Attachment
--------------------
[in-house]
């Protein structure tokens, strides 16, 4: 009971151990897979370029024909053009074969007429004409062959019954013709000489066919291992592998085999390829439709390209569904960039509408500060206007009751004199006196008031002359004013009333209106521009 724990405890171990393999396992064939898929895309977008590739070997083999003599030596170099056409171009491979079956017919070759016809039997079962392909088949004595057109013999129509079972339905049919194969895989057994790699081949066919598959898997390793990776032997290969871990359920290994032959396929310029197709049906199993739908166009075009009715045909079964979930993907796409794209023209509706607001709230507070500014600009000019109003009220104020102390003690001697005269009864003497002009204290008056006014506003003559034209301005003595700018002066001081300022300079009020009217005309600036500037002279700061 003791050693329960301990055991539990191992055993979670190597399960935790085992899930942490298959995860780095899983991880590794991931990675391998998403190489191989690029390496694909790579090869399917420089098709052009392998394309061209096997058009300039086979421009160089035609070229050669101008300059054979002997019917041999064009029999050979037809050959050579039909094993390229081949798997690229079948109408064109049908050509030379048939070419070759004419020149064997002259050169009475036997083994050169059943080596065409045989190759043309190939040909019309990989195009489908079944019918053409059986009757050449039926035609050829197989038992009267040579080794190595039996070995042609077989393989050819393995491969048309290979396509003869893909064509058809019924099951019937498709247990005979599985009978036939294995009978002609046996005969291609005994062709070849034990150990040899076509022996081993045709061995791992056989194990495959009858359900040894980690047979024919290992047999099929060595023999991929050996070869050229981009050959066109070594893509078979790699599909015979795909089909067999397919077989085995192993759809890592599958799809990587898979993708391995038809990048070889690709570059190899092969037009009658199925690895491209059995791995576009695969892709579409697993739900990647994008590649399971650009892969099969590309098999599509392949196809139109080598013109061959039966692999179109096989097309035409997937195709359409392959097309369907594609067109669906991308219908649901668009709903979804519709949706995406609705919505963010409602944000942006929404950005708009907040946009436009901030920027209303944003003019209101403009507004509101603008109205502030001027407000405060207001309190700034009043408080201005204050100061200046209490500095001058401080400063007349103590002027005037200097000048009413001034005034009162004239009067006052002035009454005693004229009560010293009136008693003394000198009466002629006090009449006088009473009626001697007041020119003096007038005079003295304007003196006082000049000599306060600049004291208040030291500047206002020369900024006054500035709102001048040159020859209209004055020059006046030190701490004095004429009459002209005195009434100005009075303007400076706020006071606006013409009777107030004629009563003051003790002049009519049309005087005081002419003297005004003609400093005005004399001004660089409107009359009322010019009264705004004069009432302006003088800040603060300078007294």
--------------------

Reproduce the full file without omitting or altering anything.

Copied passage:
[in-house]
């Protein structure tokens, strides 16, 4: 009971151990897979370029024909053009074969007429004409062959019954013709000489066919291992592998085999390829439709390209569904960039509408500060206007009751004199006196008031002359004013009333209106521009 724990405890171990393999396992064939898929895309977008590739070997083999003599030596170099056409171009491979079956017919070759016809039997079962392909088949004595057109013999129509079972339905049919194969895989057994790699081949066919598959898997390793990776032997290969871990359920290994032959396929310029197709049906199993739908166009075009009715045909079964979930993907796409794209023209509706607001709230507070500014600009000019109003009220104020102390003690001697005269009864003497002009204290008056006014506003003559034209301005003595700018002066001081300022300079009020009217005309600036500037002279700061 003791050693329960301990055991539990191992055993979670190597399960935790085992899930942490298959995860780095899983991880590794991931990675391998998403190489191989690029390496694909790579090869399917420089098709052009392998394309061209096997058009300039086979421009160089035609070229050669101008300059054979002997019917041999064009029999050979037809050959050579039909094993390229081949798997690229079948109408064109049908050509030379048939070419070759004419020149064997002259050169009475036997083994050169059943080596065409045989190759043309190939040909019309990989195009489908079944019918053409059986009757050449039926035609050829197989038992009267040579080794190595039996070995042609077989393989050819393995491969048309290979396509003869893909064509058809019924099951019937498709247990005979599985009978036939294995009978002609046996005969291609005994062709070849034990150990040899076509022996081993045709061995791992056989194990495959009858359900040894980690047979024919290992047999099929060595023999991929050996070869050229981009050959066109070594893509078979790699599909015979795909089909067999397919077989085995192993759809890592599958799809990587898979993708391995038809990048070889690709570059190899092969037009009658199925690895491209059995791995576009695969892709579409697993739900990647994008590649399971650009892969099969590309098999599509392949196809139109080598013109061959039966692999179109096989097309035409997937195709359409392959097309369907594609067109669906991308219908649901668009709903979804519709949706995406609705919505963010409602944000942006929404950005708009907040946009436009901030920027209303944003003019209101403009507004509101603008109205502030001027407000405060207001309190700034009043408080201005204050100061200046209490500095001058401080400063007349103590002027005037200097000048009413001034005034009162004239009067006052002035009454005693004229009560010293009136008693003394000198009466002629006090009449006088009473009626001697007041020119003096007038005079003295304007003196006082000049000599306060600049004291208040030291500047206002020369900024006054500035709102001048040159020859209209004055020059006046030190701490004095004429009459002209005195009434100005009075303007400076706020006071606006013409009777107030004629009563003051003790002049009519049309005087005081002419003297005004003609400093005005004399001004660089409107009359009322010019009264705004004069009432302006003088800040603060300078007294």